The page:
Image: N.Y. tourism pitch
people cross in front of an advertisement promoting New York City tourism at a rail station in Dublin, Ireland. The advertisement is a component of an ambitious campaign designed to promote New York City around the globe.
updated 3/15/2007 12:21:01 PM ET 2007-03-15T16:21:01

The city’s tourism office officially launched its first major international advertising effort Wednesday, aiming to sell potential visitors a new New York, one that’s as much the birthplace of hip-hop as it is the home of the Empire State Building.

The campaign is part of an ambitious strategy in the last year to promote New York City around the globe. The tourism office, NYC & Company, already has bureaus in places like Dublin, Buenos Aires and London, and plans to open a total of eight offices in 2007, from Toronto to Tokyo.

Despite its reputation as a top destination, the city has never before embarked on a global ad campaign — relying instead on smaller, local efforts in foreign countries.

At stake are billions of dollars. Some 44 million people visited the city in 2006, generating an estimated $24 billion for the local economy and outpacing such cities as Las Vegas, Los Angeles and Washington, D.C. Mayor Michael Bloomberg has said he would like the city to reach the goal of 50 million annual tourists by 2015.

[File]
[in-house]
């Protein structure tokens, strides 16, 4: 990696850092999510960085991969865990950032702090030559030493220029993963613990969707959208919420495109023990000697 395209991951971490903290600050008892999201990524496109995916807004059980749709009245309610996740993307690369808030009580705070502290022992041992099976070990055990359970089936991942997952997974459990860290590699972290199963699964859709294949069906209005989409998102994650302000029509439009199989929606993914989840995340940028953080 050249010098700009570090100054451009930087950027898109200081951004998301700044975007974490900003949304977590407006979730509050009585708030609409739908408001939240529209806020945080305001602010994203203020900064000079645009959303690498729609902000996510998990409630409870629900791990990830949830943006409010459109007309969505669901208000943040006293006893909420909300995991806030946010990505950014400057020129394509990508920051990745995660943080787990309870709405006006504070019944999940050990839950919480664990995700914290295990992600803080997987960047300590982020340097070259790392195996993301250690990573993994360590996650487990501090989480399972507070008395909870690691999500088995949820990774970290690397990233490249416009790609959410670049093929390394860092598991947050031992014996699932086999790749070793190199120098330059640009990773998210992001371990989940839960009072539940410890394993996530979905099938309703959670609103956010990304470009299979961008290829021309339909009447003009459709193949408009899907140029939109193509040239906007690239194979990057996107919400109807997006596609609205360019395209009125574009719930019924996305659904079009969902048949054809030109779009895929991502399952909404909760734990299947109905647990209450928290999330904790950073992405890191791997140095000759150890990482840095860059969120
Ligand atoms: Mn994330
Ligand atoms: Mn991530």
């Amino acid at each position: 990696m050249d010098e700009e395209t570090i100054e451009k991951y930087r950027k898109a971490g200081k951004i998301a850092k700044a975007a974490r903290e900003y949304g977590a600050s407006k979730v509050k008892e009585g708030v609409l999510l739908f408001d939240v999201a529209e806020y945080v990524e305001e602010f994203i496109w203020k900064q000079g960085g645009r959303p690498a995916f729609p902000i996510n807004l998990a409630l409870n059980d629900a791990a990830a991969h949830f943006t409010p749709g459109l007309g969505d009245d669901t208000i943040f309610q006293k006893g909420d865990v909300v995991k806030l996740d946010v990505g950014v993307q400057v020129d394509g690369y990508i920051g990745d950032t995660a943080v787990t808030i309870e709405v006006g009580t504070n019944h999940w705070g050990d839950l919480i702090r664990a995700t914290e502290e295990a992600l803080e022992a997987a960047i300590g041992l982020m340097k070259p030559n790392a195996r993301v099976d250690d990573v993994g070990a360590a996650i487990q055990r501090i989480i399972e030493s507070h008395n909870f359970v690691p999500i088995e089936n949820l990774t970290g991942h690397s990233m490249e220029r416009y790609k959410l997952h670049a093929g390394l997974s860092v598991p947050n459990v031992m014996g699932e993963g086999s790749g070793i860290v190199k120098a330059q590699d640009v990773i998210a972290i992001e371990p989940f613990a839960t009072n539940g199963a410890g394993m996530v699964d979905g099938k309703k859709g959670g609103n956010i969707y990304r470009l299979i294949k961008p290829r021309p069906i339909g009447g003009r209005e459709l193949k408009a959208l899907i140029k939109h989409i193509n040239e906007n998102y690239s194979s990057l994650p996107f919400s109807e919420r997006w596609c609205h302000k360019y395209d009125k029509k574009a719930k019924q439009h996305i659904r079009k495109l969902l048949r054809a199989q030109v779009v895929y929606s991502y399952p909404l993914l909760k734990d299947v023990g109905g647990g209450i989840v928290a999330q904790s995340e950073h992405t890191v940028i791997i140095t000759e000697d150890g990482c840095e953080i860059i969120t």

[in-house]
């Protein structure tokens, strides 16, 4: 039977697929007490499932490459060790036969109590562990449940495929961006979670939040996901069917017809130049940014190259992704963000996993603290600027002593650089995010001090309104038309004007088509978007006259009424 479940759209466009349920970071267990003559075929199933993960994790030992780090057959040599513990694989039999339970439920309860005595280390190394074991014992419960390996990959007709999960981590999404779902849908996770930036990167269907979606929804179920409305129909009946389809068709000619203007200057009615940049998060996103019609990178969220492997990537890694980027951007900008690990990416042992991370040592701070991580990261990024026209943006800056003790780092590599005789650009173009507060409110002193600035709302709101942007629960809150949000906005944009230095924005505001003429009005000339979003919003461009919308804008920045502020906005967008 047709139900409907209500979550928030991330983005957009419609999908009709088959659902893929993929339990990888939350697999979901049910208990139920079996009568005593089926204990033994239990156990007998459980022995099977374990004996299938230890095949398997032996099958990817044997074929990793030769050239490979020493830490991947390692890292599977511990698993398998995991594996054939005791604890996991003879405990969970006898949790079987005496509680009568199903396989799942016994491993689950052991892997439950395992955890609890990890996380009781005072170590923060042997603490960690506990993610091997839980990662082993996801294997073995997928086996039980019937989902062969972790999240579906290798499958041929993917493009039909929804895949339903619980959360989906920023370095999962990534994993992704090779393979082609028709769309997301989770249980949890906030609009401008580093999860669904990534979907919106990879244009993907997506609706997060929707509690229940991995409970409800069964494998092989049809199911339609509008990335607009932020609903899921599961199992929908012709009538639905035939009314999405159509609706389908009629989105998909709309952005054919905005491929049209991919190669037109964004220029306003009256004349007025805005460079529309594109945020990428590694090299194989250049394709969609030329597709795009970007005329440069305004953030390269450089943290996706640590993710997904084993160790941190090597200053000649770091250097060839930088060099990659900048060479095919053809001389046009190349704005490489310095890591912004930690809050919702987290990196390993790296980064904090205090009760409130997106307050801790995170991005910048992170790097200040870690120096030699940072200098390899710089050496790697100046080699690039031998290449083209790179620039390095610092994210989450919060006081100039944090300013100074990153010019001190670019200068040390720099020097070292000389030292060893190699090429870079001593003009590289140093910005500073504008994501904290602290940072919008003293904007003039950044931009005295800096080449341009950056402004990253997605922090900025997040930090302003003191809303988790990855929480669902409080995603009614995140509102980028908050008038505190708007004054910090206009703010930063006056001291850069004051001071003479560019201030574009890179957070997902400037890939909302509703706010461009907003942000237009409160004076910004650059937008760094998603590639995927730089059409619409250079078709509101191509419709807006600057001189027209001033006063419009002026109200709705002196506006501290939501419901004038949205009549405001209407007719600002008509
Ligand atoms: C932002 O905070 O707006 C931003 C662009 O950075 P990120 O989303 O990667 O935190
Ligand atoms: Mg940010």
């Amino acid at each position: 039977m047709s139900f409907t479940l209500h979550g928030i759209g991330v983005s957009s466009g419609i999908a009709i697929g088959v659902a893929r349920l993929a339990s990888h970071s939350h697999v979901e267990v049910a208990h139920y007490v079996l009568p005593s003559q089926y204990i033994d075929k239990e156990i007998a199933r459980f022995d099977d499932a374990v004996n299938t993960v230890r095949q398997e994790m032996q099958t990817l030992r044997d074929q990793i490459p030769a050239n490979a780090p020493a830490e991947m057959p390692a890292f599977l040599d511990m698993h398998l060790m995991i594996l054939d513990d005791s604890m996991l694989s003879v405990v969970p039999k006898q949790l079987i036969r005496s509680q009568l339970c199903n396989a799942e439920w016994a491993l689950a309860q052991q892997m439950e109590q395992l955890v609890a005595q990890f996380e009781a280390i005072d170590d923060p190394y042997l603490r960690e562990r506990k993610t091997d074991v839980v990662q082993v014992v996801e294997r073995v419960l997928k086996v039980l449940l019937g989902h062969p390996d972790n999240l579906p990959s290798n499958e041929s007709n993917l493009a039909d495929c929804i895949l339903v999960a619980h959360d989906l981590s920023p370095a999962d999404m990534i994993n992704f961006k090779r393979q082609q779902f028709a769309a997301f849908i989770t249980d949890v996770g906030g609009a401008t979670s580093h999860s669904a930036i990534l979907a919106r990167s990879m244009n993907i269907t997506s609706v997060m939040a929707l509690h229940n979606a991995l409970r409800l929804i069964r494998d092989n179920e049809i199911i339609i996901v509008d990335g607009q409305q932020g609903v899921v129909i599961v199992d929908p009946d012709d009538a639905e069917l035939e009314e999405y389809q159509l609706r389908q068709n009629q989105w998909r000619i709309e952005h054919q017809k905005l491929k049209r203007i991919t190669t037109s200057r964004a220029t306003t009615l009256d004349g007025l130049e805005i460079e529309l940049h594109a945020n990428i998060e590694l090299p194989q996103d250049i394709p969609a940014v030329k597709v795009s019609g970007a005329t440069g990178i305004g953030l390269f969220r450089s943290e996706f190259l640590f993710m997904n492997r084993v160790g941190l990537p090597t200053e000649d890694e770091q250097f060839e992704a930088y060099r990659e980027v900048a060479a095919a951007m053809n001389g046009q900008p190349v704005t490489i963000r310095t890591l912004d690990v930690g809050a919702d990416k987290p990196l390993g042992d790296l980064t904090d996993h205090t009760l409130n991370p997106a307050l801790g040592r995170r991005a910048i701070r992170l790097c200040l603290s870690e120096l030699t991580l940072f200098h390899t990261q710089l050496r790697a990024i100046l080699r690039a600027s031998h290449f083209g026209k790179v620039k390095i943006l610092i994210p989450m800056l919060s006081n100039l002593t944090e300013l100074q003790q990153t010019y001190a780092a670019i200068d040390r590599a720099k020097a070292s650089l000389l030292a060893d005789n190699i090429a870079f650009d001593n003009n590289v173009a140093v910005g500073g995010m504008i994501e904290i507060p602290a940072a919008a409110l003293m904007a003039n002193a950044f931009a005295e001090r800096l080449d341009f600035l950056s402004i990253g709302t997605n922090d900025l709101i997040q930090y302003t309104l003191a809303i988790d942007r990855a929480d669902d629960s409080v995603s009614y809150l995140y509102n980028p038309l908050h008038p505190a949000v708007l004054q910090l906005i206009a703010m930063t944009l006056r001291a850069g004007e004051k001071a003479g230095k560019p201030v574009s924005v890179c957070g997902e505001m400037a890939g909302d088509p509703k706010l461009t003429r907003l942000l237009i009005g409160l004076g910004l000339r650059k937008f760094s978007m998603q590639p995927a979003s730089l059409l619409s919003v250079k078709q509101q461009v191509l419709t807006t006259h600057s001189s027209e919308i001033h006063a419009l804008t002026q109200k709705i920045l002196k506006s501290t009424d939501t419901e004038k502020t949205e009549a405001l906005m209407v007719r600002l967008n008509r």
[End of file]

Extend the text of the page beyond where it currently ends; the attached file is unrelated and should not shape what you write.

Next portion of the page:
The new ad campaign is expected to get going this fall, said George Fertitta, CEO of NYC & Company.

He formally announced details of the plans in Berlin on Wednesday with Bronx Borough President Adolfo Carrion. The appearance was part of a new five-borough strategy to market the diversity of the city and broaden its appeal.

“We’re going to be letting people know that New York City is not just about Manhattan,” said Fertitta, a former advertising executive. “There is a vibrancy to all five boroughs.”

A recent infusion of $15 million in annual funding from the city will finance the latest endeavors. That will allow the city to catch up to other major U.S destinations in an increasingly competitive marketplace, said Lalia Rach, Associate Dean of the Tisch Center for Hospitality and Tourism at New York University.

“It is catching up — because the money was not there,” she said. “No city, no destination, can live on its laurels — can live on what it assumes is its place in the market.”

NYC & Company’s total yearly budget of $45 million is still a fraction of that of Las Vegas, where the Convention and Visitors Authority has close to $85 million to spend on advertising that has made “what happens here, stays here” a household phrase.

The gambling mecca has embarked on international advertising campaigns since 2002. In fiscal year 2007, more than $5 million is slotted for ads in Mexico and the United Kingdom, she said.

The focus on foreign visitors is no accident, said Jonathan Tisch, chairman of the Board of Directors of NYC & Company. “The international traveler stays longer and spends more money,” he said.

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